We are excited about the opportunity to respond to the NCRR RFA-RR-10-005 """"""""Pathobiology of Emerging Pathogens in Laboratory Animals"""""""". During the past 15 years, 8 novel enterohepatic Helicobacter spp. (EHS) in mice have been formally named, and 9 additional clusters (based on 16S rRNA sequences) of novel species have been cultured and identified in our lab. We have collected, what we believe, is the largest EHS culture collection available worldwide and are poised to characterize these murine strains, both to facilitate their diagnosis and also to establish their pathogenic potential. H. hepaticus, the prototype EHS, causes a persistent enteric infection and is prevalent in academic mouse colonies throughout the world. H. hepaticus infection causes liver cancer, is known to be a strong tumor promoter in several models of hepatocarcinogenesis, and induces inflammatory bowel disease in immunocompromised mice. The presence of EHS has confounded a number of studies, can contaminate tumor cell lines, causes significant morbidity and mortality in immunodeficient mice and selected strains of immune-competent mice, and has been recently associated with reproductive failures in mouse colonies. A 2007 study conducted by us indicated that 85% of mice used in academic settings worldwide are infected with one or more EHS. However the majority of EHS, we and others have identified, are not easily cultured, do not have specific molecular or serological assays for diagnosis, nor is it known whether and under what conditions these H. spp. have pathogenic potential. We therefore intend to develop sensitive and specific molecular assays to diagnose EHS in mice. We anticipate the development of a mini-microarray chip for use by the research community to detect EHS and prevent their colonization in established H. spp. free colonies. Because of the utility of the IL10-/- in our lab and others in using H. hepaticus to dissect etiopathogenesis of IBD, we will employ this model in screening novel H. spp. for pathogenic potential as well as determine the putative role of virulence genes in newly sequenced H. spp. These results will be compared and validated with in vitro tests we have used to predict virulence potential in H. hepaticus.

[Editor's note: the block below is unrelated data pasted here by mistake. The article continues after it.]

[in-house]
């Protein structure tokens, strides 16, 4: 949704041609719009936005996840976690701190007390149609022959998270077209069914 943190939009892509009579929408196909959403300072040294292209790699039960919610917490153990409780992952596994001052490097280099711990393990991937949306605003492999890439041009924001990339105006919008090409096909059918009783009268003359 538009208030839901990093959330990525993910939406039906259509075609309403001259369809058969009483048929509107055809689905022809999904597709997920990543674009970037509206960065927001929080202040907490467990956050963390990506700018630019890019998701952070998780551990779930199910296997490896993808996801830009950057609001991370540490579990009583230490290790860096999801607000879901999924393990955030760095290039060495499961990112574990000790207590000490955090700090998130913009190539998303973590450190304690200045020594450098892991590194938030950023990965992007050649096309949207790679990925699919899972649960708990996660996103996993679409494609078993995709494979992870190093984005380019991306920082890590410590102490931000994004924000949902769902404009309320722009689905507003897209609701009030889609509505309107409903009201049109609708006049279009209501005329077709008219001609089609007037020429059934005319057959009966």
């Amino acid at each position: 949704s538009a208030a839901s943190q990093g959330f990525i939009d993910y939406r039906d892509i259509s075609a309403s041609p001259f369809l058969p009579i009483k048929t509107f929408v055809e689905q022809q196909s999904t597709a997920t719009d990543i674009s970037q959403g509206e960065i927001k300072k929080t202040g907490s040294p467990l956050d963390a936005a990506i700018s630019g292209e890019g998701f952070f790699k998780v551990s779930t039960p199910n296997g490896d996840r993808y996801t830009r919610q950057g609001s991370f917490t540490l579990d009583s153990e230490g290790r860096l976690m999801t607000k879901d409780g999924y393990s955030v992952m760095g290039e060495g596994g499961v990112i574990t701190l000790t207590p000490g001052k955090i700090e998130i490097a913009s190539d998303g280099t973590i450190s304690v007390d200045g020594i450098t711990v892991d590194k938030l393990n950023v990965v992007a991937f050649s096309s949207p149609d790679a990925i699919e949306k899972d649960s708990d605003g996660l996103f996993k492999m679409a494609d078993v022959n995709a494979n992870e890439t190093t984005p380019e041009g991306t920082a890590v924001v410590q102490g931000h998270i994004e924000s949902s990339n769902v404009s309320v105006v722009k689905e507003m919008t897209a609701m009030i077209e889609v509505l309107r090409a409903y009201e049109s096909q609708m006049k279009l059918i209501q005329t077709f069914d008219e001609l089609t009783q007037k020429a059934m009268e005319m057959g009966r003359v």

The specific aims of the project are: 1) To provide morphologic, genetic, and biochemical characterization of novel enterohepatic Helicobacter species (EHS) and develop species specific assays to diagnose EHS isolated from mice;2) To define the relationship of in vitro virulence factors of murine EHS to in vivo pathogenic potential in the IL10-/- mouse model and to determine how the hosts'immune responses influence disease progression;and 3) To identify and characterize virulence determinants in the genome sequences of 3 enteric Helicobacter spp. isolated from rodents and humans with clinical disease, as well as those of H. hepaticus and determine if these genes are operable in inducing IBD in C57BL IL10-/- mice. To accomplish these aims we have assembled a team of scientists who have successfully collaborated together for the last decade to study the etiopathogenesis of H. hepaticus gastrointestinal disease in mice.
This proposal will focus on the diagnosis, characterization and pathobiology of emerging enterohepatic helicobacters (EHS) in mice. The proposal addresses molecular targets for diagnosis and characterization of EHS and will take advantage of sequenced EHS that colonize mice to probe virulence determinants shared among these EHS isolated from both mice and humans.
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